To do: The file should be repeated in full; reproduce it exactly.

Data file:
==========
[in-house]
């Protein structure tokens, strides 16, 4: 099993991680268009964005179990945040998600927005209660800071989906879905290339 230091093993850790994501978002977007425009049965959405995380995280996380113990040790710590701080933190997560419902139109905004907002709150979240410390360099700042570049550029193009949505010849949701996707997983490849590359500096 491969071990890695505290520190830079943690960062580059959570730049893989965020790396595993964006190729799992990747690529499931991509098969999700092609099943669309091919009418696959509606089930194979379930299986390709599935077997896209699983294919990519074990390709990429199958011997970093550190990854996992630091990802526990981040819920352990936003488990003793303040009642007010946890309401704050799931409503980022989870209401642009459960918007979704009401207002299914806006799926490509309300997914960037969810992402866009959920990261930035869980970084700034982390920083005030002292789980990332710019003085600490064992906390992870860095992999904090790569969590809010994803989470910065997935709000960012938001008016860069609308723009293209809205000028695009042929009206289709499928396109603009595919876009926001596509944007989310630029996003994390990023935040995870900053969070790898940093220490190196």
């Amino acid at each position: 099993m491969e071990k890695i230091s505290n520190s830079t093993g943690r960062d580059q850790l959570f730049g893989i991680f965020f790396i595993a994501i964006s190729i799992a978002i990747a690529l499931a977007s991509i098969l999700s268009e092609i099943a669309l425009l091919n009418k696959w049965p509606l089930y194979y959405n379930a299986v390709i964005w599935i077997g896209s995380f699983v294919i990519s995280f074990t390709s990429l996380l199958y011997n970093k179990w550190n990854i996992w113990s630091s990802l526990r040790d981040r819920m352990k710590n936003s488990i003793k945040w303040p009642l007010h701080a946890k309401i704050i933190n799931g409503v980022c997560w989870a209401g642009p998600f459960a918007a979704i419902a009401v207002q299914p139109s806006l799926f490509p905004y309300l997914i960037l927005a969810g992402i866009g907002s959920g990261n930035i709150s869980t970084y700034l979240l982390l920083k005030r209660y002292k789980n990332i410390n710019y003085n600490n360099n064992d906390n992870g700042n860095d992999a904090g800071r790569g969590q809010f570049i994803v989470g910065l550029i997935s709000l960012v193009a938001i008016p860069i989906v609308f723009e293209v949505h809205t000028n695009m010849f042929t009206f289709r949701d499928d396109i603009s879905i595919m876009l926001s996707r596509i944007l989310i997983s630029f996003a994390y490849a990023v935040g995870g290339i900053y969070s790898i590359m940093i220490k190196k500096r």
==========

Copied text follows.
[in-house]
């Protein structure tokens, strides 16, 4: 099993991680268009964005179990945040998600927005209660800071989906879905290339 230091093993850790994501978002977007425009049965959405995380995280996380113990040790710590701080933190997560419902139109905004907002709150979240410390360099700042570049550029193009949505010849949701996707997983490849590359500096 491969071990890695505290520190830079943690960062580059959570730049893989965020790396595993964006190729799992990747690529499931991509098969999700092609099943669309091919009418696959509606089930194979379930299986390709599935077997896209699983294919990519074990390709990429199958011997970093550190990854996992630091990802526990981040819920352990936003488990003793303040009642007010946890309401704050799931409503980022989870209401642009459960918007979704009401207002299914806006799926490509309300997914960037969810992402866009959920990261930035869980970084700034982390920083005030002292789980990332710019003085600490064992906390992870860095992999904090790569969590809010994803989470910065997935709000960012938001008016860069609308723009293209809205000028695009042929009206289709499928396109603009595919876009926001596509944007989310630029996003994390990023935040995870900053969070790898940093220490190196």
């Amino acid at each position: 099993m491969e071990k890695i230091s505290n520190s830079t093993g943690r960062d580059q850790l959570f730049g893989i991680f965020f790396i595993a994501i964006s190729i799992a978002i990747a690529l499931a977007s991509i098969l999700s268009e092609i099943a669309l425009l091919n009418k696959w049965p509606l089930y194979y959405n379930a299986v390709i964005w599935i077997g896209s995380f699983v294919i990519s995280f074990t390709s990429l996380l199958y011997n970093k179990w550190n990854i996992w113990s630091s990802l526990r040790d981040r819920m352990k710590n936003s488990i003793k945040w303040p009642l007010h701080a946890k309401i704050i933190n799931g409503v980022c997560w989870a209401g642009p998600f459960a918007a979704i419902a009401v207002q299914p139109s806006l799926f490509p905004y309300l997914i960037l927005a969810g992402i866009g907002s959920g990261n930035i709150s869980t970084y700034l979240l982390l920083k005030r209660y002292k789980n990332i410390n710019y003085n600490n360099n064992d906390n992870g700042n860095d992999a904090g800071r790569g969590q809010f570049i994803v989470g910065l550029i997935s709000l960012v193009a938001i008016p860069i989906v609308f723009e293209v949505h809205t000028n695009m010849f042929t009206f289709r949701d499928d396109i603009s879905i595919m876009l926001s996707r596509i944007l989310i997983s630029f996003a994390y490849a990023v935040g995870g290339i900053y969070s790898i590359m940093i220490k190196k500096r």